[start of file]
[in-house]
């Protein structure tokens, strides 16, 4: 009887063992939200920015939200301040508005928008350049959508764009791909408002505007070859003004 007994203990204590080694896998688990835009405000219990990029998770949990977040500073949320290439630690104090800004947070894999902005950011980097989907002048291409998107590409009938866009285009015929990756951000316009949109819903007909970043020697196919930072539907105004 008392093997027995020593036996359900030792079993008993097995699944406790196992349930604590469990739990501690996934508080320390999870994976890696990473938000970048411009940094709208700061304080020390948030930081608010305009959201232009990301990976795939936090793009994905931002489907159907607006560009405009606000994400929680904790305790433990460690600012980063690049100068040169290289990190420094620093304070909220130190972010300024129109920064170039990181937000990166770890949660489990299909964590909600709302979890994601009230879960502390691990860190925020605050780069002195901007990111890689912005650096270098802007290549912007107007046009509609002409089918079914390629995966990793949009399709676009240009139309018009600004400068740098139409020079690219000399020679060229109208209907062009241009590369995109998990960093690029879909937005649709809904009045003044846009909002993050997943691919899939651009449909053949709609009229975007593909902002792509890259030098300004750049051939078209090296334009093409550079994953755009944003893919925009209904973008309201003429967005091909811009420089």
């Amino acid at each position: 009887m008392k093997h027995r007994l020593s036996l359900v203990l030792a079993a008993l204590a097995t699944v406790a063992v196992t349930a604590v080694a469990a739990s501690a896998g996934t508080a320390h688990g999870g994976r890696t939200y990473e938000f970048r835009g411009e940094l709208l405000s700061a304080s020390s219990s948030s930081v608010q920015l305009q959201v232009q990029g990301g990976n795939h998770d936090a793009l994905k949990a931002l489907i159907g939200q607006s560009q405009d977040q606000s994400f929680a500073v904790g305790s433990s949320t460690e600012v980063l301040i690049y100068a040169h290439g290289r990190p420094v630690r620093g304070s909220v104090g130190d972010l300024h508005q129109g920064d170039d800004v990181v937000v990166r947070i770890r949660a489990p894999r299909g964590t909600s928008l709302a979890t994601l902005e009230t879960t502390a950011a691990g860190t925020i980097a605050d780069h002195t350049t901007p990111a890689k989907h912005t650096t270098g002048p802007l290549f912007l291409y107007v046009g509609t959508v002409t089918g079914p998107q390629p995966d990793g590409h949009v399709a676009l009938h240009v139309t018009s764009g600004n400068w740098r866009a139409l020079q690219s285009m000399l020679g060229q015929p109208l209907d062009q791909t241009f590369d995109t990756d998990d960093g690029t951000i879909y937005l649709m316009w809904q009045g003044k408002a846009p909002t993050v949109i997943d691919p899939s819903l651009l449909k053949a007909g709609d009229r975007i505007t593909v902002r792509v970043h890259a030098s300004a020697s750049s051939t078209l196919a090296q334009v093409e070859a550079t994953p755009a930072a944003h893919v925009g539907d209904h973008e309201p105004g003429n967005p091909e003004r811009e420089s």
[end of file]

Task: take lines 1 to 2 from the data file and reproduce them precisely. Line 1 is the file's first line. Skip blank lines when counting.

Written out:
[in-house]
């Protein structure tokens, strides 16, 4: 009887063992939200920015939200301040508005928008350049959508764009791909408002505007070859003004 007994203990204590080694896998688990835009405000219990990029998770949990977040500073949320290439630690104090800004947070894999902005950011980097989907002048291409998107590409009938866009285009015929990756951000316009949109819903007909970043020697196919930072539907105004 008392093997027995020593036996359900030792079993008993097995699944406790196992349930604590469990739990501690996934508080320390999870994976890696990473938000970048411009940094709208700061304080020390948030930081608010305009959201232009990301990976795939936090793009994905931002489907159907607006560009405009606000994400929680904790305790433990460690600012980063690049100068040169290289990190420094620093304070909220130190972010300024129109920064170039990181937000990166770890949660489990299909964590909600709302979890994601009230879960502390691990860190925020605050780069002195901007990111890689912005650096270098802007290549912007107007046009509609002409089918079914390629995966990793949009399709676009240009139309018009600004400068740098139409020079690219000399020679060229109208209907062009241009590369995109998990960093690029879909937005649709809904009045003044846009909002993050997943691919899939651009449909053949709609009229975007593909902002792509890259030098300004750049051939078209090296334009093409550079994953755009944003893919925009209904973008309201003429967005091909811009420089």